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Long-term growth of eight legumes introduced at three forest locations in southwest OregonAuthor(s): Richard E. Miller; Ray Zalunardo
Source: Res. Pap. PNW-RP-255. Portland, OR: U.S. Department of Agriculture, Forest Service, Pacific Northwest Forest and Range Experiment Station. 12 p
Publication Series: Research Paper (RP)
Station: Pacific Northwest Research Station
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DescriptionUsing nitrogen-fixing plants in forestry becomes financially more attractive as the costs of fertilizers and their application continue to increase. Eight legume cultivars were screened for suitability in Douglas-fir forests of southwest Oregon. The legumes were sown on concurrently fertilized and unfertilized plots within deer exclosures in three logged and burned clearcuts. Percent cover after the first and during the ninth growing season was clearly greater on 2-by 2-meter plots sown with alfalfa, crownvetch, and birds foot deervetch (trefoil) than with wetland deervetch, perennial lupine, annual lupine, flatpea, or hairy vetch. Fertilization influenced 1st-year cover but not subsequent plant cover or height. N fixation was not measured; however, all surviving species were nodulated.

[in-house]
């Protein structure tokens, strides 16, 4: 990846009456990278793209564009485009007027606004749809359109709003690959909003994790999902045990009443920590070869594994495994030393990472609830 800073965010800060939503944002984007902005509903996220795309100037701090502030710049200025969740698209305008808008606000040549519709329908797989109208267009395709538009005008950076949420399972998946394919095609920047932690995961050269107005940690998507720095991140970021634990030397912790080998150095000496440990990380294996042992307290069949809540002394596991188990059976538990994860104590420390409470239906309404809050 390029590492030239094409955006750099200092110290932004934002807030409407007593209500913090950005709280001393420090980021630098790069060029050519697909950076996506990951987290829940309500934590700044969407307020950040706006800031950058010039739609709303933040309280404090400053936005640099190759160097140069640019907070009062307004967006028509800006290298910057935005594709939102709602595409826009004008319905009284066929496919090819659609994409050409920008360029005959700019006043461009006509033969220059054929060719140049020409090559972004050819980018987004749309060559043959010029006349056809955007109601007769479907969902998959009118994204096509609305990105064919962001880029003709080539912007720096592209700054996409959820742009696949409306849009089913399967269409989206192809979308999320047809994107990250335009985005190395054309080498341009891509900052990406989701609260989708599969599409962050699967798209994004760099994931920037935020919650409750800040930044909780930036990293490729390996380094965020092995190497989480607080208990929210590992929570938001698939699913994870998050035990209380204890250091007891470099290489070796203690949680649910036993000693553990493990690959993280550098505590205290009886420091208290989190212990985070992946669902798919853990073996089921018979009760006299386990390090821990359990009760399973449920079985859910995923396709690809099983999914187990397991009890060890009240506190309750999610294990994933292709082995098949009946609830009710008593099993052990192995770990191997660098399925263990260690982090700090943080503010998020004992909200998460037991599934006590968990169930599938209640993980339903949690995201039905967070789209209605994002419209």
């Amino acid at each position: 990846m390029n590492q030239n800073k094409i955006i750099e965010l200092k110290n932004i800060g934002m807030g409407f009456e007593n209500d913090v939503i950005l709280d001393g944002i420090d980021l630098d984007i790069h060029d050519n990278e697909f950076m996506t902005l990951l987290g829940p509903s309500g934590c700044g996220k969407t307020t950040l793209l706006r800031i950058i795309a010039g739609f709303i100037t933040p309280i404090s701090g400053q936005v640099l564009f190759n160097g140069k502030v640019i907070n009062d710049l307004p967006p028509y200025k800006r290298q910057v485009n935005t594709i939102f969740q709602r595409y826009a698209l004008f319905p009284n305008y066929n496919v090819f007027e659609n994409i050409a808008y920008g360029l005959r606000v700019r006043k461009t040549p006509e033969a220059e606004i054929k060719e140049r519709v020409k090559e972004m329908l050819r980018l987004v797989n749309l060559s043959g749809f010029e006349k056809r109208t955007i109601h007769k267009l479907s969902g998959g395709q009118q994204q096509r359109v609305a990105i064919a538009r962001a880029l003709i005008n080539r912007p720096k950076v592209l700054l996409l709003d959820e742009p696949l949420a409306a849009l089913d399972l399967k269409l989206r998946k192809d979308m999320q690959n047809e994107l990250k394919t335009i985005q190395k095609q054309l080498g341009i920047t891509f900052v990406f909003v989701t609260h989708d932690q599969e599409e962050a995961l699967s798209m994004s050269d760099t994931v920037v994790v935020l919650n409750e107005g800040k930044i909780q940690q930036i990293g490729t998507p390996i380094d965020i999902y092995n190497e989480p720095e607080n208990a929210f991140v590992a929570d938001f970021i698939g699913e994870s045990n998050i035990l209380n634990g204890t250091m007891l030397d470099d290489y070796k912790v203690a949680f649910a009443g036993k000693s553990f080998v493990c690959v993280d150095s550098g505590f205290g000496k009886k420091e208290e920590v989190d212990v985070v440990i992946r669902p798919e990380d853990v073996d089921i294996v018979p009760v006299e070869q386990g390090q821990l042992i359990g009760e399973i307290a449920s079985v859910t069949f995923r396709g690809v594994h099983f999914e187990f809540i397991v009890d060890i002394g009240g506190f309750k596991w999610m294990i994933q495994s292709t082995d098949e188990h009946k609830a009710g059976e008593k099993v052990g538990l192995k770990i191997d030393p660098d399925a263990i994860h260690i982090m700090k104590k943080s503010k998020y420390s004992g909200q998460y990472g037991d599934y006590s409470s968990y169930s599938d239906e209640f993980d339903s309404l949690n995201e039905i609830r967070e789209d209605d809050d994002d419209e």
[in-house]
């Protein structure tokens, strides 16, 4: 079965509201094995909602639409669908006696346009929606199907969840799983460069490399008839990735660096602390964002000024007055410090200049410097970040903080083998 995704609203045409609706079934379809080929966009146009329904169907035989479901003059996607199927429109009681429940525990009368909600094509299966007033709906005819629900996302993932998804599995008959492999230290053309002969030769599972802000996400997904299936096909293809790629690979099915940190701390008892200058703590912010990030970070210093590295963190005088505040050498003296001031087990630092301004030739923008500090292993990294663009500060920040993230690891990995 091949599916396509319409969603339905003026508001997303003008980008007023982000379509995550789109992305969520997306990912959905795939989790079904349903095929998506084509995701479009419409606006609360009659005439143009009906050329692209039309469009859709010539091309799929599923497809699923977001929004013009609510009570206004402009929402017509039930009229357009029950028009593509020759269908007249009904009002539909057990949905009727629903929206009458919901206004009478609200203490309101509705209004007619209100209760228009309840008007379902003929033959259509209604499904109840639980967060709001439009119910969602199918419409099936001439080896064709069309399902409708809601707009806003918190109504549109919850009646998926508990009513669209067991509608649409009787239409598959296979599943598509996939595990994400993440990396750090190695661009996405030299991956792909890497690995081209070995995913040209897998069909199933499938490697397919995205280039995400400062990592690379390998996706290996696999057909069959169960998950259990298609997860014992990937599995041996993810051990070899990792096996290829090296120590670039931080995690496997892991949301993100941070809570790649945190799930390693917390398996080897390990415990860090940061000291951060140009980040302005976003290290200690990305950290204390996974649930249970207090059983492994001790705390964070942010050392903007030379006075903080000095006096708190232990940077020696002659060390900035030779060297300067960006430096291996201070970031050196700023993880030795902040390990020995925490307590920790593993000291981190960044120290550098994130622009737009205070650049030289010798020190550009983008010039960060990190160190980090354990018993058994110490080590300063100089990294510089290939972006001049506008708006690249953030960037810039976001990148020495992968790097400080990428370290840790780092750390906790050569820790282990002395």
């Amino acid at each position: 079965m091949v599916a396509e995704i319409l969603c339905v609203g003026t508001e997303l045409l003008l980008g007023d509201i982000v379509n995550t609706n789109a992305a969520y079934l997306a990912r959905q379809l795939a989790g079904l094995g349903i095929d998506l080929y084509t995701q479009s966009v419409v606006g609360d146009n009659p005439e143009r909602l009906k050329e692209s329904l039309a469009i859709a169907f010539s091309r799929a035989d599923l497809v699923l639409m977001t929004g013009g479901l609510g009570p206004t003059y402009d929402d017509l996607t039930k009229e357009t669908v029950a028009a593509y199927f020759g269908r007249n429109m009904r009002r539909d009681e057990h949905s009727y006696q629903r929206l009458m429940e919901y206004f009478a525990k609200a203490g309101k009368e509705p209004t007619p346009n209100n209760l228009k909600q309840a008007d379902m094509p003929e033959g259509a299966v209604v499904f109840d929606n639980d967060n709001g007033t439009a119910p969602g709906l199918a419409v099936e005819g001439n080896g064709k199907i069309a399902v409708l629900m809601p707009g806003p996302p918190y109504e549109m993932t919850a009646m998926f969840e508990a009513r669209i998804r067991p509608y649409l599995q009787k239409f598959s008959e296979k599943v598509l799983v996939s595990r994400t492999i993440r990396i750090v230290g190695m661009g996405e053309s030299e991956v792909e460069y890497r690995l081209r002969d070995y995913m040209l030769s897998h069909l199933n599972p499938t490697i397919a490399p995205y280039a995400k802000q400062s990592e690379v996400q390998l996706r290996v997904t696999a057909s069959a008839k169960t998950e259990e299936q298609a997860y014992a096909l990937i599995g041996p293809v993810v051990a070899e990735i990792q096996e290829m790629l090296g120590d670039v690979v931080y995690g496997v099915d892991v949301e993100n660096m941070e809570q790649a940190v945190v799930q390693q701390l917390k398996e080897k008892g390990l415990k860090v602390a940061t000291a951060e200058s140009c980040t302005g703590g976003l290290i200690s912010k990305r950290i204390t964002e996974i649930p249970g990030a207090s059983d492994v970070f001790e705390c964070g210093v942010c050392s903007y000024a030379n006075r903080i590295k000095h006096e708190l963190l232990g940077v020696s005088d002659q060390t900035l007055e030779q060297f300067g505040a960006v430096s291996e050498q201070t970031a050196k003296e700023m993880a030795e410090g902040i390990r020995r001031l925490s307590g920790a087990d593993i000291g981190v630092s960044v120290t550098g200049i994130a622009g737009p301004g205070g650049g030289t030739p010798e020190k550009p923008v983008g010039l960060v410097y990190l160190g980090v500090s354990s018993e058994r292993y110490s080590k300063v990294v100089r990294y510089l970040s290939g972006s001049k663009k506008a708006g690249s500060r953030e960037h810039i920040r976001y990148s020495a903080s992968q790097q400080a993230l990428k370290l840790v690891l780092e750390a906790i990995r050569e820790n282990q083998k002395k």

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CitationMiller, Richard E.; Zalunardo, Ray. 1979. Long-term growth of eight legumes introduced at three forest locations in southwest Oregon. Res. Pap. PNW-RP-255. Portland, OR: U.S. Department of Agriculture, Forest Service, Pacific Northwest Forest and Range Experiment Station. 12 p.
KeywordsNitrogen fixation, leguminous plants, soil moisture, soil temperature, seeding, erosion control, fertilizer response, soil
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